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2015-06-03 DfT-001
Department for Transport


Supporting women in transport

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Department for Transport
Freight Transport Association

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Department for Transport

Supporting women in transport

3 June 2015
source Department for Transport
type Speech (full)

note Delivered by Andrew Jones MP on 3 June 2015 (speaker's notes: may differ from delivered version) Location: FTA everywoman in Transport and Logistics Awards, London Hilton, 22 Park Lane, London

Speech discussing how the male dominated transport industry needs to attract far more women.

Good afternoon.

It’s a great pleasure to support the FTA everywoman in Transport and Logistics Awards.

This is my first speech since my appointment as Transport Minister.

And I want to say from the beginning.

That you will be hearing some very positive messages about the transport and logistics sector from me.

Because I understand the vital importance of the sector to the British economy.

And because you transport virtually everything we buy or sell.

Our economy is totally dependent on your work.

Yet I believe this fact is insufficiently recognised.

There’s a tendency to take the sector for granted.

Since I’ve been in post, people in the freight sector have told me that the industry has 2 main challenges.

The first is reputation – people don’t always appreciate how vital you are.

And the second is recruitment.

That’s why today’s (3 June 2015) awards matter.

Because over the past 8 years, they have raised the reputation and profile of the whole industry.

And it’s great news that this year’s Awards received record entries.

Because if we are to further the cause of opportunity and economic growth, we need to support women in all sectors of the UK economy.

And across the economy as a whole, there has been progress.

Since 2011 the number of female directorships on FTSE 100 boards has almost doubled.

Last year, my colleague Nicky Morgan was able to announce that there was not a single all-male board among the FTSE top 100 companies.

For women under 40 who work full time, the gender pay gap has been virtually eradicated.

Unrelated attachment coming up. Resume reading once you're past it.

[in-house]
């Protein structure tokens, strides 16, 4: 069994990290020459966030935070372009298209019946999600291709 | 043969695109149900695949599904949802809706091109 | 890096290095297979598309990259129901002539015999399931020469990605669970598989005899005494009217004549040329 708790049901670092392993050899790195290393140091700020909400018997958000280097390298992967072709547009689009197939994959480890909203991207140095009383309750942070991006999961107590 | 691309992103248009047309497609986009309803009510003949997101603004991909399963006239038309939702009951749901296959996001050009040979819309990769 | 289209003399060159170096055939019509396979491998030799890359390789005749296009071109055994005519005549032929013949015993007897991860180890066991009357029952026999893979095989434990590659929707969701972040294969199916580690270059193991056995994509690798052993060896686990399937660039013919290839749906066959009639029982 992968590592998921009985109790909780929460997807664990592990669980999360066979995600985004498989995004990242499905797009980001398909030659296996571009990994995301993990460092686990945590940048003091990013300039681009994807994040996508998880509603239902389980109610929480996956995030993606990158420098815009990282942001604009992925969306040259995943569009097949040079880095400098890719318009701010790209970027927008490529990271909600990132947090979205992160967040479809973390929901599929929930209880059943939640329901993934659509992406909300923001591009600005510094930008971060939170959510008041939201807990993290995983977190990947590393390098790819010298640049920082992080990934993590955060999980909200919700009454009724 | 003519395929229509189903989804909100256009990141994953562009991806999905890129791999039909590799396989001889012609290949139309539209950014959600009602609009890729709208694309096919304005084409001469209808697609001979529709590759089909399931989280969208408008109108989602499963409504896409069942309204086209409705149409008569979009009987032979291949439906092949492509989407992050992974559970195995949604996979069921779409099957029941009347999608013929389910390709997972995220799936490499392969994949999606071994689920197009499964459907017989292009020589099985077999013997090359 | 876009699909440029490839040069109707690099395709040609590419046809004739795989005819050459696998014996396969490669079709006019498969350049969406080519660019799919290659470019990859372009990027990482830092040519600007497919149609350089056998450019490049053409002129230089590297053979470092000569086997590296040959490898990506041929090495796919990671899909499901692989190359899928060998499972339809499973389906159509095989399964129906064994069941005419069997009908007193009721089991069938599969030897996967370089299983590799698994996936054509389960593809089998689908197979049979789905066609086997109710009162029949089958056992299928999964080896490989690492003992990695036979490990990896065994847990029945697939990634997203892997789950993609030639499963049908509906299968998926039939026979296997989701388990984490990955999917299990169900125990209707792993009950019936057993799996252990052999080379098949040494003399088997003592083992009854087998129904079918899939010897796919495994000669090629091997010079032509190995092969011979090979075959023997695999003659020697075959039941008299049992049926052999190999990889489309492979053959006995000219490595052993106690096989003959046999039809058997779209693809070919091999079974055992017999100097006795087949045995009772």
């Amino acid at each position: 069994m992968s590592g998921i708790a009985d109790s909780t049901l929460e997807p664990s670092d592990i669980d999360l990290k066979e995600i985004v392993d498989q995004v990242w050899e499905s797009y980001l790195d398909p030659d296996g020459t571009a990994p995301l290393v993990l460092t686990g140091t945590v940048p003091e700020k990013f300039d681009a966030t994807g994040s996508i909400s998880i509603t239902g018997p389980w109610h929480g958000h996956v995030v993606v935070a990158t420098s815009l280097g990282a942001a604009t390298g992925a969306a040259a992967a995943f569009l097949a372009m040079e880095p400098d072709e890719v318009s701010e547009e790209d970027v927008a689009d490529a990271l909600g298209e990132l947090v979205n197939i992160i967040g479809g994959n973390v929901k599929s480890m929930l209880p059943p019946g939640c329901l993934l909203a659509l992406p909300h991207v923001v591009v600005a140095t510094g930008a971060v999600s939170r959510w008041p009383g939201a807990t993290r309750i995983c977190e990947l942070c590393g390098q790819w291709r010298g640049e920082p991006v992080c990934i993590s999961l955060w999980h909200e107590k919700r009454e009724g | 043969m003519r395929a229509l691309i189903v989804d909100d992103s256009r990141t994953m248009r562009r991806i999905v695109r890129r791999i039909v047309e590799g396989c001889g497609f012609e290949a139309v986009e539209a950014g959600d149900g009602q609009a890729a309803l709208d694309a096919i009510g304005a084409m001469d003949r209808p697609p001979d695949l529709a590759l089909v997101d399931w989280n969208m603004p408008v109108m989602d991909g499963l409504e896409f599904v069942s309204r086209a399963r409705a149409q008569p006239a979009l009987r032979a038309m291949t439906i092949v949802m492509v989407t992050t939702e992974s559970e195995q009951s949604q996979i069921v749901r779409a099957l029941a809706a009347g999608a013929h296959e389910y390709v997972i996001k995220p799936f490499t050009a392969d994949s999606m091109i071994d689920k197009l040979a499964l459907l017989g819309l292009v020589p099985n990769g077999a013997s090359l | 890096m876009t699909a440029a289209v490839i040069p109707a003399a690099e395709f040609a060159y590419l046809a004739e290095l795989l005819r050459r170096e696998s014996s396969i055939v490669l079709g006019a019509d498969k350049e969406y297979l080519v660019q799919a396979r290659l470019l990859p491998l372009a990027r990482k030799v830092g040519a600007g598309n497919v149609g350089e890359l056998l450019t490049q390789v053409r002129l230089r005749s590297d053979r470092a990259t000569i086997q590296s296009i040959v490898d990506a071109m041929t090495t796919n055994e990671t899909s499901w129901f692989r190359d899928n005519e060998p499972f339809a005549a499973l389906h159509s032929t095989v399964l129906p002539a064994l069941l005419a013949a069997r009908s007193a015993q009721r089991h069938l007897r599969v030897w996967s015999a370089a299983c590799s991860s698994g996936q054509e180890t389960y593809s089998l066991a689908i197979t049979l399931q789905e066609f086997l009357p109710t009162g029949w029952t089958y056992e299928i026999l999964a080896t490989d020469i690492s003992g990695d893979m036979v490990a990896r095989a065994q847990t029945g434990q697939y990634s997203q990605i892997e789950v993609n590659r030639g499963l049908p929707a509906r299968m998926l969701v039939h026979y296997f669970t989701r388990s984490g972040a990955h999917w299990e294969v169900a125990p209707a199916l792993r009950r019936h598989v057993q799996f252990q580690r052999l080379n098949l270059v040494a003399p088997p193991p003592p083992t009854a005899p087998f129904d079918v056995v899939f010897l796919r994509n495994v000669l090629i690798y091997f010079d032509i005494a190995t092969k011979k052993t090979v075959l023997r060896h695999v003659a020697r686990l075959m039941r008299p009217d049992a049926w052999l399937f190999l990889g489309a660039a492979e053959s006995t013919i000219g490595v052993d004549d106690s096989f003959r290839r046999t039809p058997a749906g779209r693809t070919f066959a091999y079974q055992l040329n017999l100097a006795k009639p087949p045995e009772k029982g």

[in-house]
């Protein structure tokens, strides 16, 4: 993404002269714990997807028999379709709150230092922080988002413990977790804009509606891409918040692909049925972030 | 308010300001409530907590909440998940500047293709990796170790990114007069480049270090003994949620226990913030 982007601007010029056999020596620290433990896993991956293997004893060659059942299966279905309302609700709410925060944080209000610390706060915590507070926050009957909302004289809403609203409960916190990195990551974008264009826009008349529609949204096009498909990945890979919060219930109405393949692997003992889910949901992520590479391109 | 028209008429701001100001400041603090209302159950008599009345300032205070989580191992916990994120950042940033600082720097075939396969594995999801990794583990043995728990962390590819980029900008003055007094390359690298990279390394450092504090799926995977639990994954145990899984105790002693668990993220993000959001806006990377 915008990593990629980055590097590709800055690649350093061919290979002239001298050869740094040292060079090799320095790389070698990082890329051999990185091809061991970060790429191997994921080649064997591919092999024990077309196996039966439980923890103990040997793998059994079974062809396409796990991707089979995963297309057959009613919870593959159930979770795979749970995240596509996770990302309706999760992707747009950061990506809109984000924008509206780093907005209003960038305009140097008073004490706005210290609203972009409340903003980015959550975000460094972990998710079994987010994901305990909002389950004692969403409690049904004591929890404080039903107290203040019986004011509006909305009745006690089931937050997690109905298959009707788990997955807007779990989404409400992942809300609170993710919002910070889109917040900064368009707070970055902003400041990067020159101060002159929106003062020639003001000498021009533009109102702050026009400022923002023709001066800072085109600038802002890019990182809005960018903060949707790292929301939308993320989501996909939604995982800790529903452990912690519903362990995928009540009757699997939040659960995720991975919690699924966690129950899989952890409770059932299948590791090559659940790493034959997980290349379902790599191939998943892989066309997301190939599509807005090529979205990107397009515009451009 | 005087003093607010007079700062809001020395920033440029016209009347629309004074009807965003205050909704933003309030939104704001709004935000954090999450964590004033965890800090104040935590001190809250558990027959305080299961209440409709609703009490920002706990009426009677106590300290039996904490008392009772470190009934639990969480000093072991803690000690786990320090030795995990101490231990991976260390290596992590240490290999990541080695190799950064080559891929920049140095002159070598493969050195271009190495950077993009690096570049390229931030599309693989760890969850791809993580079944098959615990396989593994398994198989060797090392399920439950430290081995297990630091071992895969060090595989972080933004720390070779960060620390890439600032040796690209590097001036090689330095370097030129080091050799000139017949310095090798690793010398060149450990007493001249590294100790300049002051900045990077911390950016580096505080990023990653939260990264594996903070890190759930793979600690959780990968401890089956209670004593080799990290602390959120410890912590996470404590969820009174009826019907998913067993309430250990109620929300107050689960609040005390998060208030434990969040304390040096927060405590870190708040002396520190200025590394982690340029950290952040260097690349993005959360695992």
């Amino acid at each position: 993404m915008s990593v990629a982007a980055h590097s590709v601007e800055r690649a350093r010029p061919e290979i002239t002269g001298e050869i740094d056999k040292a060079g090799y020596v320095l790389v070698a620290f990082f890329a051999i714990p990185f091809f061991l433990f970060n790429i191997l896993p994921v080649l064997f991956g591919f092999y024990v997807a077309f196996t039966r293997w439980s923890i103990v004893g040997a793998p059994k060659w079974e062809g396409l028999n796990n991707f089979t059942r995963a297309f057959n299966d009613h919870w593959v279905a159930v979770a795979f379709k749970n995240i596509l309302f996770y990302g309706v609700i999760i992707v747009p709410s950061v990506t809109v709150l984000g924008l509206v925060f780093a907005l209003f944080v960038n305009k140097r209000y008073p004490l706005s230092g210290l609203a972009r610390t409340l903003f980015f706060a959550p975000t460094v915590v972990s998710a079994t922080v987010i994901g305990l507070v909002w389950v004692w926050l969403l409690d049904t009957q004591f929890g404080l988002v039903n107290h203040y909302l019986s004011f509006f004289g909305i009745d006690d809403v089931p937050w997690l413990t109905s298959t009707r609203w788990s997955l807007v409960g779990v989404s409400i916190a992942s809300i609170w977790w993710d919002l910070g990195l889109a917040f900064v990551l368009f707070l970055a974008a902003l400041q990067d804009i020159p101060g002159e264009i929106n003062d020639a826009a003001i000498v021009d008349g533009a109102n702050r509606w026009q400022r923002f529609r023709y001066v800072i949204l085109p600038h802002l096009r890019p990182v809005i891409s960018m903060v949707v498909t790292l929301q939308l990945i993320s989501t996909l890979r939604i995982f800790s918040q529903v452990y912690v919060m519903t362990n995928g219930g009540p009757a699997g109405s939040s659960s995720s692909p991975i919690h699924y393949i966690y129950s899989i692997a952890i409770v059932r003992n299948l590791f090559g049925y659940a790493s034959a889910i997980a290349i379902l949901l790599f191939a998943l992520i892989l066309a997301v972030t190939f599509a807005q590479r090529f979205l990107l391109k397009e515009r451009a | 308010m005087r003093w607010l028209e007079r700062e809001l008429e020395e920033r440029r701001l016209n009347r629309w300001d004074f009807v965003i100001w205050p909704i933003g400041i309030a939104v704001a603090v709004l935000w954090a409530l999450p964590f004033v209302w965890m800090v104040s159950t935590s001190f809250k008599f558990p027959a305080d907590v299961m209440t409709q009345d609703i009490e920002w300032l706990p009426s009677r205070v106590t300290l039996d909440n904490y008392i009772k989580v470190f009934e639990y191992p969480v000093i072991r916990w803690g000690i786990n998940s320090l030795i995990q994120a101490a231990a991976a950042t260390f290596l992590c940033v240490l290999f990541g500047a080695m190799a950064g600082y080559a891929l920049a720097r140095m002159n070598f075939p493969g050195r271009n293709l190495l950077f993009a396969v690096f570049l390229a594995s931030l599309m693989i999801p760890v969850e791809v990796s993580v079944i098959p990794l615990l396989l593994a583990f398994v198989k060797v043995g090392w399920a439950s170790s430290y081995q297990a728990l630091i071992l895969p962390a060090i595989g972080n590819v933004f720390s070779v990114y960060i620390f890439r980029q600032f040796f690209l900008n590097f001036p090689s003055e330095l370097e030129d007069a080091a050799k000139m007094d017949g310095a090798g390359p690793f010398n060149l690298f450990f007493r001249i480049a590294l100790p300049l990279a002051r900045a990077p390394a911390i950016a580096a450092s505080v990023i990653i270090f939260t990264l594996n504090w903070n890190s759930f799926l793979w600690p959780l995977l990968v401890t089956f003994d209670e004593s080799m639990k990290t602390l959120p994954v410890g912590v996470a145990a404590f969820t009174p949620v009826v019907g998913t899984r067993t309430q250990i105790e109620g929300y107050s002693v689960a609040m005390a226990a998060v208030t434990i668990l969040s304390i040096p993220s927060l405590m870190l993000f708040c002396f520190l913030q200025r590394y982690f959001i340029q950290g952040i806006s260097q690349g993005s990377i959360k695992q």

And for my profession, there are now more women in the House of Commons than ever before.

Almost a third of my colleagues elected on 7 May are women.

But the truth is that transport does have some catching up to do.

While the latest figures show that since 2013 the number of women drivers has increased from 39,000 to 44,000.

The number of women managers and directors has fallen from 9,000 to just 8,000.

And those numbers are just a tiny proportion of the men working in the industry.

That shows we still have some way to go.

We don’t get enough women seeking a career in transport, and those who do have said progression can be a challenge.

That’s bad for women and it’s bad business.

To put it starkly, wherever women are excluded, 50% of the available talent is excluded.

But I’m pleased that many in the industry are committed to improving career prospects for women.

That’s shown by all the firms represented here today.

And by the companies sponsoring awards.

Such as TNT, Wincanton and Asda.

Where the government can help, we will.

We are supporting the work of the Education and Employers Taskforce.

The Taskforce runs the Inspiring Women campaign.

It’s a campaign to get high-achieving women to talk with girls in state schools about the job they do and route they took.

15,000 women have already taken part.

So I would like to extend an invitation today.

We have finalists here from great employers from a variety of sectors such as the Royal Navy, John Lewis and National Express.

You’re drivers, warehouse managers and directors at all levels.

You prove that women can excel in transport and logistics, and you are role models for aspiring women and transport firms across the country.

So this is my invitation – please consider joining the Inspiring Women campaign.

So you can inspire young women to follow you into transport and logistics.

And when you get back to work, ask your employer if they have signed up to Think, Act, Report.

It’s a government scheme to recognise, support and encourage companies who help women realise their potential in the workplace.

Hundreds of companies have already joined.

They work to identify ways to close the gender-gap

And they report on company progress

They can show their commitment by adding the Think, Act, Report logo to their website.

So I urge you to get involved.

From my time as Apprenticeship Ambassador to Parliament, I know there’s nothing more powerful for young women to hear than first-hand experience from women in business.

And I would like to finish tonight by thanking all of you for your efforts supporting today’s awards.

This year’s finalists are the best possible advert for what women can do for the sector.

It’s an honour for me to speak with you, and I thank you for everything you have achieved.

I wish you the very best for the future.

Railhub Archive ::: 2015-06-03 DfT-001


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